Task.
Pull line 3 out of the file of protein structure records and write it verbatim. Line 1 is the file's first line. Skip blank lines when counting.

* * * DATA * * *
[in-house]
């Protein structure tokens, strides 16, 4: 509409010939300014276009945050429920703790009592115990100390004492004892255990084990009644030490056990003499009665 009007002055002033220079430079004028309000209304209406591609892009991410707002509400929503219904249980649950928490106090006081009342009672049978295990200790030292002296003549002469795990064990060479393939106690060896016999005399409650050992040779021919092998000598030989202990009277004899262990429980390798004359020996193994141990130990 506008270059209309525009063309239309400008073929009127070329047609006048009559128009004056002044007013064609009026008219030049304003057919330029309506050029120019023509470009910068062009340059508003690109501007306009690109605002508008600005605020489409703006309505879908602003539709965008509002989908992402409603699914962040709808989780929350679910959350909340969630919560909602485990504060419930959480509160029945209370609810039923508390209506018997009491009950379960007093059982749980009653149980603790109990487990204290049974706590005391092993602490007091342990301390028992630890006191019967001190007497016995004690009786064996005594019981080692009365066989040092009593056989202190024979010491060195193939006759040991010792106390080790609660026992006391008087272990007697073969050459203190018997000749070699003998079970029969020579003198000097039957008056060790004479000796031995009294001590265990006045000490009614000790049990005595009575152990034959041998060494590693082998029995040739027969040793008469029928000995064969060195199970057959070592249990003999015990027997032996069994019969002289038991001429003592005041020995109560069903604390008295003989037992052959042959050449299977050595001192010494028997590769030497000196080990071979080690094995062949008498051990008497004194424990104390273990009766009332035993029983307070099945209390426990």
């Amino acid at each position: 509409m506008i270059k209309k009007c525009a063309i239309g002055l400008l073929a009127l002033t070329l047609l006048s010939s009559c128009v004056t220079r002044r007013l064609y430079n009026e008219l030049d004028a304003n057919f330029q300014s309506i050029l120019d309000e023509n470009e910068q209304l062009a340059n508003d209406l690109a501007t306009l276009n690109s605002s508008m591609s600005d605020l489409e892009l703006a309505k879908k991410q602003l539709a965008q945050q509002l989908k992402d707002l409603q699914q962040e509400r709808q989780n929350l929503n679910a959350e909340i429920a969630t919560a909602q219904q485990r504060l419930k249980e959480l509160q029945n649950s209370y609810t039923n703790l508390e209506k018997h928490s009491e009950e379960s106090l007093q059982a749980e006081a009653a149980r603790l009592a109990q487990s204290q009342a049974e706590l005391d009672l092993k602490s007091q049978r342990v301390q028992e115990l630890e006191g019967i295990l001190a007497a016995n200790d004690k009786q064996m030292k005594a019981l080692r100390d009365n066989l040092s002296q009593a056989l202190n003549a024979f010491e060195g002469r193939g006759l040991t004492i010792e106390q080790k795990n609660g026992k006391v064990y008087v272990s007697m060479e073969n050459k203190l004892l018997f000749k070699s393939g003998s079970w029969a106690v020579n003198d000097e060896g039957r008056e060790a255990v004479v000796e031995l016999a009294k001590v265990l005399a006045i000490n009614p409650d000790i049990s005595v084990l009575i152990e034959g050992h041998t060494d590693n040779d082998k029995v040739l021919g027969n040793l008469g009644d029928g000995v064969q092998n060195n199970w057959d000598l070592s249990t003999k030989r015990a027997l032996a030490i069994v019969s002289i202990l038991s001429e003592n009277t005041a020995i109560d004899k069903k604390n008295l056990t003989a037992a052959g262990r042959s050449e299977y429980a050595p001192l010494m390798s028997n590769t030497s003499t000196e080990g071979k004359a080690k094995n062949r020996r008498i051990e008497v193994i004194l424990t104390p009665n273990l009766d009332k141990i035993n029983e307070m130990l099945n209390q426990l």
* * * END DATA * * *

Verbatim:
């Amino acid at each position: 509409m506008i270059k209309k009007c525009a063309i239309g002055l400008l073929a009127l002033t070329l047609l006048s010939s009559c128009v004056t220079r002044r007013l064609y430079n009026e008219l030049d004028a304003n057919f330029q300014s309506i050029l120019d309000e023509n470009e910068q209304l062009a340059n508003d209406l690109a501007t306009l276009n690109s605002s508008m591609s600005d605020l489409e892009l703006a309505k879908k991410q602003l539709a965008q945050q509002l989908k992402d707002l409603q699914q962040e509400r709808q989780n929350l929503n679910a959350e909340i429920a969630t919560a909602q219904q485990r504060l419930k249980e959480l509160q029945n649950s209370y609810t039923n703790l508390e209506k018997h928490s009491e009950e379960s106090l007093q059982a749980e006081a009653a149980r603790l009592a109990q487990s204290q009342a049974e706590l005391d009672l092993k602490s007091q049978r342990v301390q028992e115990l630890e006191g019967i295990l001190a007497a016995n200790d004690k009786q064996m030292k005594a019981l080692r100390d009365n066989l040092s002296q009593a056989l202190n003549a024979f010491e060195g002469r193939g006759l040991t004492i010792e106390q080790k795990n609660g026992k006391v064990y008087v272990s007697m060479e073969n050459k203190l004892l018997f000749k070699s393939g003998s079970w029969a106690v020579n003198d000097e060896g039957r008056e060790a255990v004479v000796e031995l016999a009294k001590v265990l005399a006045i000490n009614p409650d000790i049990s005595v084990l009575i152990e034959g050992h041998t060494d590693n040779d082998k029995v040739l021919g027969n040793l008469g009644d029928g000995v064969q092998n060195n199970w057959d000598l070592s249990t003999k030989r015990a027997l032996a030490i069994v019969s002289i202990l038991s001429e003592n009277t005041a020995i109560d004899k069903k604390n008295l056990t003989a037992a052959g262990r042959s050449e299977y429980a050595p001192l010494m390798s028997n590769t030497s003499t000196e080990g071979k004359a080690k094995n062949r020996r008498i051990e008497v193994i004194l424990t104390p009665n273990l009766d009332k141990i035993n029983e307070m130990l099945n209390q426990l």